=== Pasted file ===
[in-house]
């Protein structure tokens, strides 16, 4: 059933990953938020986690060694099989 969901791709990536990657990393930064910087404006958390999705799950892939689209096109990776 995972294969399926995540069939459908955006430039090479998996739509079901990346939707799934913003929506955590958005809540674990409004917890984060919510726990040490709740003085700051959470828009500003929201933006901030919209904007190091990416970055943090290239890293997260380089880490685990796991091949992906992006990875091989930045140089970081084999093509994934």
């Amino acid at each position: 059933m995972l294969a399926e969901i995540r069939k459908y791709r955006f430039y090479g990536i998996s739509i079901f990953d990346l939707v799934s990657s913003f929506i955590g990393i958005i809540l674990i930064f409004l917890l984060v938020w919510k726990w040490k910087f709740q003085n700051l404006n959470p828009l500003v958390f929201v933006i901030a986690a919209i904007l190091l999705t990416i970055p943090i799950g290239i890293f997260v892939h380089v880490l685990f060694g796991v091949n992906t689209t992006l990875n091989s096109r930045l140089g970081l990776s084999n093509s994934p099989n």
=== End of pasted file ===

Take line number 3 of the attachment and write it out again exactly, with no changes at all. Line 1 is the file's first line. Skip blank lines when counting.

């Amino acid at each position: 059933m995972l294969a399926e969901i995540r069939k459908y791709r955006f430039y090479g990536i998996s739509i079901f990953d990346l939707v799934s990657s913003f929506i955590g990393i958005i809540l674990i930064f409004l917890l984060v938020w919510k726990w040490k910087f709740q003085n700051l404006n959470p828009l500003v958390f929201v933006i901030a986690a919209i904007l190091l999705t990416i970055p943090i799950g290239i890293f997260v892939h380089v880490l685990f060694g796991v091949n992906t689209t992006l990875n091989s096109r930045l140089g970081l990776s084999n093509s994934p099989n």